Arena manager's legacy motivated Stirling-Rawdon

Friday, 09.13.2013 / 9:00 AM /

By Brian Compton Deputy Managing Editor

All Barry Wilson ever wanted was to see the arena he managed receive the upgrades it needed so the children in Stirling-Rawdon, Ontario, and its surrounding communities could have all the proper amenities in their rink.
The arena manager of the Stirling-Rawdon Recreation Centre for 25 years, Wilson succumbed to a stroke in 2011. A 40-year volunteer of the Ontario Minor Hockey Association, Wilson was a well-known figure by anyone who laced up skates in Stirling-Rawdon, including those who made their way to the NHL, players such as Rob Ray and Matt Cooke. In a village of roughly 1,800 people, 1,000 of them attended Wilson's funeral.
As a tribute, the community was determined to find a way to upgrade its facility. Enter Kraft Hockeyville.

One of the more popular competitions in Canada since it first began in 2006, Kraft Hockeyville provides communities with the opportunity to both upgrade their arena -- the winning town receives $100,000 from Kraft Canada -- and host an NHL preseason game. Stirling-Rawdon, which won the competition 2012, was unable to host a game that would have featured the Toronto Maple Leafs and Columbus Blue Jackets last fall due to the work stoppage.
However, the Winnipeg Jets and Washington Capitals will arrive Saturday to kick off the NHL preseason at Yardmen Arena in nearby Belleville, Ontario.
"I think the game was the gravy," said Cindy Brandt, chairperson of Stirling's Hockeyville committee. "We didn't expect to have the game. When we started this whole Hockeyville experience, it was because of the loss of Barry Wilson, our arena manager. He wanted to do renovations at the arena. We just sought out to raise money and did our renovations and make that arena sustainable for the next 30 years."
After receiving nearly 4,000,000 votes in April of 2012, Stirling-Rawdon now has a sustainable facility. Thanks to $100,000 from Kraft, the community went right to work on renovating the Stirling Recreation Centre. The front of the building was extended another 10 feet out and 24 feet wide, allowing construction of wheelchair access and expanding of the dressing rooms, which features new toilets and showers. New mats have been placed around the rink. Dressing rooms for the girls have also been upgraded.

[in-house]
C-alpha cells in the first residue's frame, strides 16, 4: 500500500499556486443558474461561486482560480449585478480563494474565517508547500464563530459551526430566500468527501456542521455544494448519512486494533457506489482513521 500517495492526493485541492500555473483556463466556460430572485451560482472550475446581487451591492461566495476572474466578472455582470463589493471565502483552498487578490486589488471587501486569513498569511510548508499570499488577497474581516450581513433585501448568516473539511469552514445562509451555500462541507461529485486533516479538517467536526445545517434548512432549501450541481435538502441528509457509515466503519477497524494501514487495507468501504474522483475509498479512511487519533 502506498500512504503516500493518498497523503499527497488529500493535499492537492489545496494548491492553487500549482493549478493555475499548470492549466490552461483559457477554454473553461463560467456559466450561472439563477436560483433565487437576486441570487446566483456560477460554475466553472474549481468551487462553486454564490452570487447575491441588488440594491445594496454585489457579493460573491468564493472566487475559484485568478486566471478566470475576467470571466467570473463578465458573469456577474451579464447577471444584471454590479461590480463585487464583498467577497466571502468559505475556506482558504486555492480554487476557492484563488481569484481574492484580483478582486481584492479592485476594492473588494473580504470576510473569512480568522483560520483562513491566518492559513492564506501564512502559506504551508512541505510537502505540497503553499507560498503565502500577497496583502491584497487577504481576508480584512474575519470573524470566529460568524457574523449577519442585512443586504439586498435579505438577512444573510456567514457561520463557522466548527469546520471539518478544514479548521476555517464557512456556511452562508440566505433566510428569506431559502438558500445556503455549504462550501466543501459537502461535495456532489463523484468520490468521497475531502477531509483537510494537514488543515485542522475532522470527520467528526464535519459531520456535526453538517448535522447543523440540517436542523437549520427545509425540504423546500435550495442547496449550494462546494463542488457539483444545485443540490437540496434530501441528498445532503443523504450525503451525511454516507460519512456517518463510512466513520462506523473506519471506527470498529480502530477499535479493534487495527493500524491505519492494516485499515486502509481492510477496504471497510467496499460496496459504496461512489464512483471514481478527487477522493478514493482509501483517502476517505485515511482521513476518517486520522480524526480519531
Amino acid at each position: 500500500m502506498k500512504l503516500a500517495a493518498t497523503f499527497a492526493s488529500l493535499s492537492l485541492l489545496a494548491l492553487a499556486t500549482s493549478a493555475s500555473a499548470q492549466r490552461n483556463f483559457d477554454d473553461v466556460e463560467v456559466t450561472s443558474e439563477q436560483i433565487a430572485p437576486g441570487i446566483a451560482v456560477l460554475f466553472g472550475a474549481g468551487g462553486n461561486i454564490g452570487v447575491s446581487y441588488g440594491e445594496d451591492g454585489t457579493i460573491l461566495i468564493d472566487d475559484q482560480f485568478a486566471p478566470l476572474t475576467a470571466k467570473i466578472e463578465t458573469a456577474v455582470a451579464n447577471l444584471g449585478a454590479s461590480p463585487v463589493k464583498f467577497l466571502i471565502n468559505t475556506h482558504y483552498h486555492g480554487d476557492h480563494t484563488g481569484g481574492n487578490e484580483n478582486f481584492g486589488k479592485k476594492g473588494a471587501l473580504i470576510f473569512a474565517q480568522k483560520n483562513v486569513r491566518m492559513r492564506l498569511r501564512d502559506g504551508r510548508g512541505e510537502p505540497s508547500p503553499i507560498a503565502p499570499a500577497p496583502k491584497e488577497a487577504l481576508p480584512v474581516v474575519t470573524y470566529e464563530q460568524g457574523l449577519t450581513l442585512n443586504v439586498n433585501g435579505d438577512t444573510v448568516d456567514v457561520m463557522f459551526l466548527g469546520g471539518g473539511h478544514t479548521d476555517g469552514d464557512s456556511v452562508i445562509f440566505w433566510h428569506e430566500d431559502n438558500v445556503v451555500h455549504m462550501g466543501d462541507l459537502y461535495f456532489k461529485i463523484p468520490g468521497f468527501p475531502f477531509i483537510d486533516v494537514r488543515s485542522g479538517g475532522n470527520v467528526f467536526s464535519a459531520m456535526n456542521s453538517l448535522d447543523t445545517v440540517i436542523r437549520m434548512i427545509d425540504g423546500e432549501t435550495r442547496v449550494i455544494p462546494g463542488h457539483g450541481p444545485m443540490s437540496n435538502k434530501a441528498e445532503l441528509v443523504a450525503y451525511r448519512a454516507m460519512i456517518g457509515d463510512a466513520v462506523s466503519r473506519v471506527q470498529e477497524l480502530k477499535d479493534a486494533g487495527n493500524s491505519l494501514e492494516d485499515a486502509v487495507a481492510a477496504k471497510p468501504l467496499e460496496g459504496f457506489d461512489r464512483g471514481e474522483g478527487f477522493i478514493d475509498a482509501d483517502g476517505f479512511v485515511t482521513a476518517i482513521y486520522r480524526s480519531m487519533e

The arena is now officially open for the fall season.
There will be an NHL officials clinic Friday night, where aspiring referees from the community can learn from some of the best referees and linesmen in the sport. Roughly 30 kids are expected to attend. The two-hour clinic will be split between on-ice and classroom activities.
On Saturday, the Jets and Capitals will arrive and head to Yardmen Arena for morning skates. The Stanley Cup will return to Stirling-Rawdon for a second time in the afternoon, and two players from each team will hold a question and answer session with children at the Recreation Centre.
"That's going to be very exciting," Brandt said. "The kids will get to ask lots of questions, and I'm sure a lot of the kids are going to ask the players if they ever fought Rob Ray."
Two signups for tickets to Saturday's game were held last year, with youth hockey players and students in the town getting the first cracks. Those who signed up landed two tickets for the game and the remaining tickets will be handed out Friday night when the town throws a party to kick off the weekend's festivities.
"We really at the end of the day didn't expect to win Kraft Hockeyville and have $100,000 donated to our cause," Brandt told "We never in a million years expected to have an NHL hockey game. The Stanley Cup was a huge thrill when it rolled into town last year. And now having an NHL hockey game, that is just the icing on the cake."
And it will be a fitting end to a two-year journey the community embarked on to honor the man who gave it so much. Wilson's two daughters will be involved in the pre-game ceremonies Saturday night in what is primed to be a powerful tribute to their dad.
"I think you have to have a cause, and you have to have a cause that people believe in," Brandt said. "You have to stick to that and people will eventually start to buy into it. It's not an easy process. It is a ton of work. We were a committee of 14 and we worked diligently day and night, but we had volunteers all across this community stepping up to the plate to help us out.
"I think there's something about being a small town and people coming together that motivates you to keep going. There's a ton of excitement here."